That leads me to think that some of my very best new friends were internet acquanintances that evolved into solidly established cyber-friendships before I met them in person. Just to name a few: Jean-Francois Avenier ("Jifa"), Marcelo Mammana, Mike Neumann.

Beyond that, what and where would I, and countless others all over the globe, be without the blessings of the internet?

That story which has yet to be written, has changed, and is still changing, our civilization in such a profound way that it could only be compared, perhaps inadequately, to man's 'discovery', and use, of fire.

I am still unable to grasp the internet's astounding dimension and importance....

Anyway, as a retiree I am glad that it exists otherwise I would have to collect stamps or, worse, get even more on my wife's nerves. :-)

Friday, February 05, 2010

Among the best...

Wolfgang Leander and Tiger Shark  
Photo by Felix Leander

My dad would never write what I am posting, in fact he will probably give me some lip for it...but I think it merits a mention and shout out.  

Last year, "Photographer" (Ukrainian Edition) featured the world's top U/W photographers and their photos...and among the Doubilets, Nachoums, and Perrines there was a Leander. 

I must say that it is a great list to be part of....and the fact that my father takes all his photos while freediving and using a Nikonos V (with no flash) - and does it all as a hobby being almost 70 years old, and having survived three cancers makes this even more remarkable...

Yes, I said it, I am impressed by my old man.  In an age of digital photography where a diver can shoot hundreds of photos in a few minutes (there better be a good shot among them) - this is a feat.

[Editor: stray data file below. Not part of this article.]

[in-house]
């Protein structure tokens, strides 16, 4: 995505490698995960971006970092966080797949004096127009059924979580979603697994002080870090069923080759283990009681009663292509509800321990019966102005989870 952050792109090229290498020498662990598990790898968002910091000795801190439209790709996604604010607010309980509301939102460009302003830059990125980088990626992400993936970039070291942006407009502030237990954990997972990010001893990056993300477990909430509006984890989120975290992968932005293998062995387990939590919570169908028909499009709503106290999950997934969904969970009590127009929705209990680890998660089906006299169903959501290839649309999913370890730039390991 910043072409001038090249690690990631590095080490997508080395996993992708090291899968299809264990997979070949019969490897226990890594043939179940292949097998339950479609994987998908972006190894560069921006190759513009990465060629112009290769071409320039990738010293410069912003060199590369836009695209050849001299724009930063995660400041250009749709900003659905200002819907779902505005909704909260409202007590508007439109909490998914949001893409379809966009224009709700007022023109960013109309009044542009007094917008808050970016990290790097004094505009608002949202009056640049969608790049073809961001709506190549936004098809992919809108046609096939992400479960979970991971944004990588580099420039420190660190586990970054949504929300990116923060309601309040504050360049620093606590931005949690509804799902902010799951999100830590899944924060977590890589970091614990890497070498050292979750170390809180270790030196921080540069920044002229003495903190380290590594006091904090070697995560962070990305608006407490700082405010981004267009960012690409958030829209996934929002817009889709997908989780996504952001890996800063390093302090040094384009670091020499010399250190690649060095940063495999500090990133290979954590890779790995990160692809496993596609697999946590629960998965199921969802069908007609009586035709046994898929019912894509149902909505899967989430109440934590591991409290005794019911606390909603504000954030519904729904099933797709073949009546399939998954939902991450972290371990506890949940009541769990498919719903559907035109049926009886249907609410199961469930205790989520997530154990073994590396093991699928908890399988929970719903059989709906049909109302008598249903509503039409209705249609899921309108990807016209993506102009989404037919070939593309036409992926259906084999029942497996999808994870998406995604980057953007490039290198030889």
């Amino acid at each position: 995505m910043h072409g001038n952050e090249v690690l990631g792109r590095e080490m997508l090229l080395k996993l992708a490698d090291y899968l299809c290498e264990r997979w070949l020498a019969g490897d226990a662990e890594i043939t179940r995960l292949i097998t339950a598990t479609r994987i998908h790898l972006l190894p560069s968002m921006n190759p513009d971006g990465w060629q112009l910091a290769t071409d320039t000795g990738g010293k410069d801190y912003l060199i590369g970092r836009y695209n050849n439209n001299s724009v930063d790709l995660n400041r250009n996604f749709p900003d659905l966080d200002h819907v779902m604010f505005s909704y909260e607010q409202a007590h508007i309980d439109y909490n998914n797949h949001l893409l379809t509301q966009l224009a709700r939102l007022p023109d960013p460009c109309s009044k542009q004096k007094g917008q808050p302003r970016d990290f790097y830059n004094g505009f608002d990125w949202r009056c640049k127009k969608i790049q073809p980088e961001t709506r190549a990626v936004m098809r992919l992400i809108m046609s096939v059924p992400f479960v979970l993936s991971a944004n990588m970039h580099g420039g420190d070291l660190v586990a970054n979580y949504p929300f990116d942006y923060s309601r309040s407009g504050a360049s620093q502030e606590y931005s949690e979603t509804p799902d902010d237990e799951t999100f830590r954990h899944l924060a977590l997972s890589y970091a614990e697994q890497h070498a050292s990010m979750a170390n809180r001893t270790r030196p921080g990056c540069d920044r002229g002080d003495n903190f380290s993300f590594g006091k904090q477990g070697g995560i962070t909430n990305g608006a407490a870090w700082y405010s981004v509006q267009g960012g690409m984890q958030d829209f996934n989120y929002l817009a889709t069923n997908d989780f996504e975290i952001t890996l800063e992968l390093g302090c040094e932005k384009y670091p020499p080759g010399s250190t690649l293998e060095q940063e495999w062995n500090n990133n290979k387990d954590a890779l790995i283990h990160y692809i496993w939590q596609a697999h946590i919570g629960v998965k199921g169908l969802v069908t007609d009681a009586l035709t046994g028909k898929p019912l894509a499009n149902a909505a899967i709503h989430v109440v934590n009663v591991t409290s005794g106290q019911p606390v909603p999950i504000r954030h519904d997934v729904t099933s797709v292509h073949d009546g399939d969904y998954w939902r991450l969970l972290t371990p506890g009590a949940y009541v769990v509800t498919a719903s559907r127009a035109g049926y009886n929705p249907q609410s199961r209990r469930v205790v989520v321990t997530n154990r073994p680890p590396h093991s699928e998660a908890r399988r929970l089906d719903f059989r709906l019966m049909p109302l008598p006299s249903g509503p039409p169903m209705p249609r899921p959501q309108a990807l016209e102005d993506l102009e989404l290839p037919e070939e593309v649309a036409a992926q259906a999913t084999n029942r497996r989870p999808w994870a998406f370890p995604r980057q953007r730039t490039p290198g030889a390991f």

I will say that I think the magazine missed a photographer, who in my opinion is the best: Fred Buyle. Art is subjective, and as the old Romans already knew: De gustibus non est disputandum  (= "In matters of taste there is no dispute").

My dad considers David Doubilet to be the best. He calls Doubilet The Underwater Henri Cartier-Bresson - as far as he is concerned, there is no higher mark of distinction than being likened to that French photography legend.

Anyway, here is a link to the post on WetPixel.

Congrats old man!

Effective Shark Protection.

Honduras has now joined the Maldives and Palau in setting an example how to protect their shark populations: These countries have decided to ban all shark fishing. Bravo!

The Save-Our-Seas Foundation people have informed their readers about the Honduran initiative; as we see no need to re-write what they have put on record, click here to be linked to their blog.

As old Bahamas fans - I lived in Nassau between 1974 and 1980; Felix was born there in 1976 - we would love to see the Bahamas following suit.

A ray of hope for the sharks in the Bahamas?

Photo: Wolfgang Leander
Click on image to enlarge

Just imagine the huge Bahamian archipelago with its 700 islands becoming a "legal" shark sanctuary!

Once aware of it, the sharks in the Bahamas would not migrate anymore, and stay "home" instead. Ask our "Doc" (Dr. Samuel Gruber); he will confirm that sharks are quite clever and fast learners.... :-)

Effective shark protection: Honduras, the Maldives, and Palau have shown the world that it can be done - with substantial benefits to their tourism industries
AND the health of their sharks!